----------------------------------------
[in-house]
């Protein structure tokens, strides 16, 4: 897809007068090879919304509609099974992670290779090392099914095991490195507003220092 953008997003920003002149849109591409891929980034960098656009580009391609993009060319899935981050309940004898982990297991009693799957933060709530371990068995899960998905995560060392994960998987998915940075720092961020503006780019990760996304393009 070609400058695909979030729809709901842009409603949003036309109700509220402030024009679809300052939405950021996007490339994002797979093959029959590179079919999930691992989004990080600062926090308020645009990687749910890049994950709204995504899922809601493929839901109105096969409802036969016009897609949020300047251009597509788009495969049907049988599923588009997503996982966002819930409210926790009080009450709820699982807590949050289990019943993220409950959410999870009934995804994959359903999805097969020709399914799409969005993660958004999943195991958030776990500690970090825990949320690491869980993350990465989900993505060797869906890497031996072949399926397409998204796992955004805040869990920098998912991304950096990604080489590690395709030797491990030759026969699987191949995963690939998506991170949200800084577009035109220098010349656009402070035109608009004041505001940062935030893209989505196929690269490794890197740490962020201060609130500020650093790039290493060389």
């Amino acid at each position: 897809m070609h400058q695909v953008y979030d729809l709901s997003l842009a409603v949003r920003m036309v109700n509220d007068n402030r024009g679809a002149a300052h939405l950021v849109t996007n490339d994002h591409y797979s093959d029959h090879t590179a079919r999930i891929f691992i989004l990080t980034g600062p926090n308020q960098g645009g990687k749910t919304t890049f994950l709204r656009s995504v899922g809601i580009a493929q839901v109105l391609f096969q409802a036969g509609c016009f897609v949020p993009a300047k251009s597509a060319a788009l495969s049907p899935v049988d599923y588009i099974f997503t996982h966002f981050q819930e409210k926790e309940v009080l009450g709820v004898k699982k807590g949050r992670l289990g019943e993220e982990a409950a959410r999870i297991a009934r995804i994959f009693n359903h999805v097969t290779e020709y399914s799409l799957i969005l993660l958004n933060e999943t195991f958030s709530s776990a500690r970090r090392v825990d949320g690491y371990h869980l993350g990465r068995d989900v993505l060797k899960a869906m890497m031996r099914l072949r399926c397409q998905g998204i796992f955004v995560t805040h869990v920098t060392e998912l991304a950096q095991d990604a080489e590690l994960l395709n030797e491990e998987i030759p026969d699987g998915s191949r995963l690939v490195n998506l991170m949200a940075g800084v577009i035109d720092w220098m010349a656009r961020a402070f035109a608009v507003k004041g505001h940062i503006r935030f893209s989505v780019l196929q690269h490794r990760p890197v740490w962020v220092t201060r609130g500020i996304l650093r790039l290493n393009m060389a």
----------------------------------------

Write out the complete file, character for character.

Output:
[in-house]
């Protein structure tokens, strides 16, 4: 897809007068090879919304509609099974992670290779090392099914095991490195507003220092 953008997003920003002149849109591409891929980034960098656009580009391609993009060319899935981050309940004898982990297991009693799957933060709530371990068995899960998905995560060392994960998987998915940075720092961020503006780019990760996304393009 070609400058695909979030729809709901842009409603949003036309109700509220402030024009679809300052939405950021996007490339994002797979093959029959590179079919999930691992989004990080600062926090308020645009990687749910890049994950709204995504899922809601493929839901109105096969409802036969016009897609949020300047251009597509788009495969049907049988599923588009997503996982966002819930409210926790009080009450709820699982807590949050289990019943993220409950959410999870009934995804994959359903999805097969020709399914799409969005993660958004999943195991958030776990500690970090825990949320690491869980993350990465989900993505060797869906890497031996072949399926397409998204796992955004805040869990920098998912991304950096990604080489590690395709030797491990030759026969699987191949995963690939998506991170949200800084577009035109220098010349656009402070035109608009004041505001940062935030893209989505196929690269490794890197740490962020201060609130500020650093790039290493060389």
């Amino acid at each position: 897809m070609h400058q695909v953008y979030d729809l709901s997003l842009a409603v949003r920003m036309v109700n509220d007068n402030r024009g679809a002149a300052h939405l950021v849109t996007n490339d994002h591409y797979s093959d029959h090879t590179a079919r999930i891929f691992i989004l990080t980034g600062p926090n308020q960098g645009g990687k749910t919304t890049f994950l709204r656009s995504v899922g809601i580009a493929q839901v109105l391609f096969q409802a036969g509609c016009f897609v949020p993009a300047k251009s597509a060319a788009l495969s049907p899935v049988d599923y588009i099974f997503t996982h966002f981050q819930e409210k926790e309940v009080l009450g709820v004898k699982k807590g949050r992670l289990g019943e993220e982990a409950a959410r999870i297991a009934r995804i994959f009693n359903h999805v097969t290779e020709y399914s799409l799957i969005l993660l958004n933060e999943t195991f958030s709530s776990a500690r970090r090392v825990d949320g690491y371990h869980l993350g990465r068995d989900v993505l060797k899960a869906m890497m031996r099914l072949r399926c397409q998905g998204i796992f955004v995560t805040h869990v920098t060392e998912l991304a950096q095991d990604a080489e590690l994960l395709n030797e491990e998987i030759p026969d699987g998915s191949r995963l690939v490195n998506l991170m949200a940075g800084v577009i035109d720092w220098m010349a656009r961020a402070f035109a608009v507003k004041g505001h940062i503006r935030f893209s989505v780019l196929q690269h490794r990760p890197v740490w962020v220092t201060r609130g500020i996304l650093r790039l290493n393009m060389a």